How to Effectively Conduct Product Research Interviews
July 13, 2022
Estimated Reading Time: 6 minutes
“To me, ideas are worth nothing unless executed. They are just a multiplier. Execution is worth millions.
– Steve Jobs
In part one, How to Effectively Prepare for Product Research Interviews, I did just that. Taking you through some best practices that can help you avoid some of the more common pitfalls of this method of data collection. However, preparation can only take you so far.
You can certainly mitigate risk and increase your success if you prepare and plan, but that all becomes relatively useless if you’re unable to execute your plan; and in this case, the execution looks like a successful product research interview.
As it would be cruel to only share one and not the other, allow me to take you through what all of your preparation is for in the last article as I share how to get the most from your participants anytime you use this method.
Build Rapport and Active Listening
To elicit valuable information and insight from your interview subject, you need to build trust. And to do that, you need to build rapport.
There are a lot of aspects to building rapport, but it is an incredibly important piece of the interview puzzle—particularly with anxious interviewees. If you do not take the time to build a safe and comfortable atmosphere with your interviewee, they may not trust you enough (or relax enough) to open up and give you their fullest, most honest answers; and without that, you might be leaving information—or the truth—on the table.
One aspect of building rapport is how you act. In short: be calm and welcoming! Begin with some small talk and banter with them from time to time; you can even ask them about their day. In other words, show them you’re a person, and that despite what they may be feeling, this is not a test.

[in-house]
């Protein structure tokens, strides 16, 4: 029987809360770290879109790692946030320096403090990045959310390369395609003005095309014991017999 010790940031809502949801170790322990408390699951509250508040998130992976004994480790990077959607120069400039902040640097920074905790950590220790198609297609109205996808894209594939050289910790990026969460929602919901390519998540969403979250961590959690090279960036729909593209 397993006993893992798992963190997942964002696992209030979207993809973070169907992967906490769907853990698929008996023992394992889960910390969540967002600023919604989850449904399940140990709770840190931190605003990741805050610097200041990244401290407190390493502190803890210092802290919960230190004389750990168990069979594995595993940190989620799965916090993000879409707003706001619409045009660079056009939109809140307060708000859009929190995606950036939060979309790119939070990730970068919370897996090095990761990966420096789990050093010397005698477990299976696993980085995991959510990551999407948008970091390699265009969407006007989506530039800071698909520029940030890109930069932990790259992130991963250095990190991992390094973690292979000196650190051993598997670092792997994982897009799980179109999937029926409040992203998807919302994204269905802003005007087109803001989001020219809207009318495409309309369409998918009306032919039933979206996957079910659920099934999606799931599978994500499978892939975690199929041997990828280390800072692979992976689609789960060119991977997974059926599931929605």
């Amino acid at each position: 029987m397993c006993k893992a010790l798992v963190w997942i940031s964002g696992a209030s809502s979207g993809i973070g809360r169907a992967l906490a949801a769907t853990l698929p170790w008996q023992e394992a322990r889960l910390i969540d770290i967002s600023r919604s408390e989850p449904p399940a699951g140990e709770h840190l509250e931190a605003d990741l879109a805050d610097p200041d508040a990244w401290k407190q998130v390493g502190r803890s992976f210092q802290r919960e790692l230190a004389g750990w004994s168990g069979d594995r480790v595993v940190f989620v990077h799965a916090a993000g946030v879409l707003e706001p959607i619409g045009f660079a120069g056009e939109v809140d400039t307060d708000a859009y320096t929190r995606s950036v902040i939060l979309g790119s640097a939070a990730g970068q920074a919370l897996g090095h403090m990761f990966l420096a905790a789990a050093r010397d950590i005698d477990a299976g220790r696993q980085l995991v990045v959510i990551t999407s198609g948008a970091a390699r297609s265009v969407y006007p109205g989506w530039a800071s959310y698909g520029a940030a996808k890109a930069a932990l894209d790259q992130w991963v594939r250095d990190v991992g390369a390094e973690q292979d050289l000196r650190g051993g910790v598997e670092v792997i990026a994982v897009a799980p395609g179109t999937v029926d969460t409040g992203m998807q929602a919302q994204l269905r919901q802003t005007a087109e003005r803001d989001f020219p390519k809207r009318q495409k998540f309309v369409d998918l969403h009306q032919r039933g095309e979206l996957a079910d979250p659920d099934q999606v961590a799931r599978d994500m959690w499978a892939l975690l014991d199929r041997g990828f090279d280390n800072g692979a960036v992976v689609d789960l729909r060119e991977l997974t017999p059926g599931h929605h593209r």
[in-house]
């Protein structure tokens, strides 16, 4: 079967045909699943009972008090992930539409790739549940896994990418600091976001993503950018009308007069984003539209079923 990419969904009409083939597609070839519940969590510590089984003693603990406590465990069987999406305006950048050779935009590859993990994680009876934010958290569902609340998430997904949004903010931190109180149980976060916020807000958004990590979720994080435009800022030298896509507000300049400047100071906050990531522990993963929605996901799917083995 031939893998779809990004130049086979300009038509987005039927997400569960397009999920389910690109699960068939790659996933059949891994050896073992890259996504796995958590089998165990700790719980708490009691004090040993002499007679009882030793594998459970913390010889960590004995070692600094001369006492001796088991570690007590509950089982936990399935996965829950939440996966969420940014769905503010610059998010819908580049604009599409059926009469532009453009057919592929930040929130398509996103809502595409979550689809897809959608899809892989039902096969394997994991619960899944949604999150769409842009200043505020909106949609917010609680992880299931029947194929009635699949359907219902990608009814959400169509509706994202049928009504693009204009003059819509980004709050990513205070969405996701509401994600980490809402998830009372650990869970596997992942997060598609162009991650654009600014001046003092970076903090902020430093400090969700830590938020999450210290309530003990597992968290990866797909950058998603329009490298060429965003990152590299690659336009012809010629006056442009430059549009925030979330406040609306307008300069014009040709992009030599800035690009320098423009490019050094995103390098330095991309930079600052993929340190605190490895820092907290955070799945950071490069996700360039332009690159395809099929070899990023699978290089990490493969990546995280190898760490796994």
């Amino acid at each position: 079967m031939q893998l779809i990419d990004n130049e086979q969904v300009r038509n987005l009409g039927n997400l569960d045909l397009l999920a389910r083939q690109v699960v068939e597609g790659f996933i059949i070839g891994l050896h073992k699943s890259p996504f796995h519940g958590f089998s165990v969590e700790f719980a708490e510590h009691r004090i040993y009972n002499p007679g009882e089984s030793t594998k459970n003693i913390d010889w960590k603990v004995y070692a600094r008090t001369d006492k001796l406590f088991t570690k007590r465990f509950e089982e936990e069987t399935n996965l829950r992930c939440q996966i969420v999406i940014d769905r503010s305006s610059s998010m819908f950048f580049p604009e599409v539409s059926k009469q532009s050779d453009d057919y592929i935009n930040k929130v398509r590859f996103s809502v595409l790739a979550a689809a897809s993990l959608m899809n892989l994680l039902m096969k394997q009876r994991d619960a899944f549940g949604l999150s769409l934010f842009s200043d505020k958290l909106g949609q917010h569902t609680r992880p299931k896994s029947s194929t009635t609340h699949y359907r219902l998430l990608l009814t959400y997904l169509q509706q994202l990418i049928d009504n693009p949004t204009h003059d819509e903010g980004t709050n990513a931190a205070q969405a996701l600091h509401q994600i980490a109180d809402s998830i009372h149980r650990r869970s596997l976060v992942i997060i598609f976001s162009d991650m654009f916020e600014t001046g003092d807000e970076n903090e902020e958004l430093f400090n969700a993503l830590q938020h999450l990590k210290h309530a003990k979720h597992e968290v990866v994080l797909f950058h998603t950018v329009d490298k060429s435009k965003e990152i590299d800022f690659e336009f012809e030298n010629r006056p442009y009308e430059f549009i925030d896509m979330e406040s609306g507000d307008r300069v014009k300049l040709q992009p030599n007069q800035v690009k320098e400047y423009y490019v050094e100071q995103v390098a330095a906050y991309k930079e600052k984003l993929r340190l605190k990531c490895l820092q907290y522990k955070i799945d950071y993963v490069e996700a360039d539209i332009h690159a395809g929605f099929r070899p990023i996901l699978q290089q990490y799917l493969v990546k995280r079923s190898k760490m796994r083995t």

Another aspect of building rapport is making sure to introduce both yourself and the project so that they can start building trust with you (and understand why you are asking the questions you are). You can even detail what you’ll be discussing and what the goal of the interview is to orient them with even more context.
If you plan to record, I cannot stress enough that you must ask their permission first. Aside from the obvious ethics of the matter, you will also make the participant nervous if they suddenly hear “this meeting is being recorded” from a random disembodied voice, and they will retreat into their metaphorical shells.
Finally, active listening can go a long way toward building rapport. Make eye contact, even if it’s virtual; look like you’re paying attention, and give occasional affirmative noises to indicate that you’ve heard them and that you’re following along (e.g., “mm-hm”).
While building rapport is advised in interviews, it’s counter-productive when it comes to usability testing. In a usability test, you’re trying to observe a user as they interact with a product or interface to assess how intuitive or user-friendly it is, so rather than be chatty and friendly, the facilitator should try to fade into the background as much as possible.
Control the Velocity
In the wonderful world of physics, velocity is described as the magnitude of how quickly something moves (distance over time) in a certain direction. When you’re facilitating an interview, you need to keep track of and control each of these three pieces of velocity: distance, time, and direction. Let’s start with the simplest of the three: time.
Controlling the timing of the interview is imperative: cherish it, respect it, and keep track of it. Your time in the interview is limited, so leave no important stone unturned, and proceed under the assumption that you will never have an opportunity to speak with this person again.
You also need to ensure that you don’t make a habit of going over time. Respect the fact that your interview subjects have lives, and that they’ve only budgeted a finite amount of their time to answer your questions.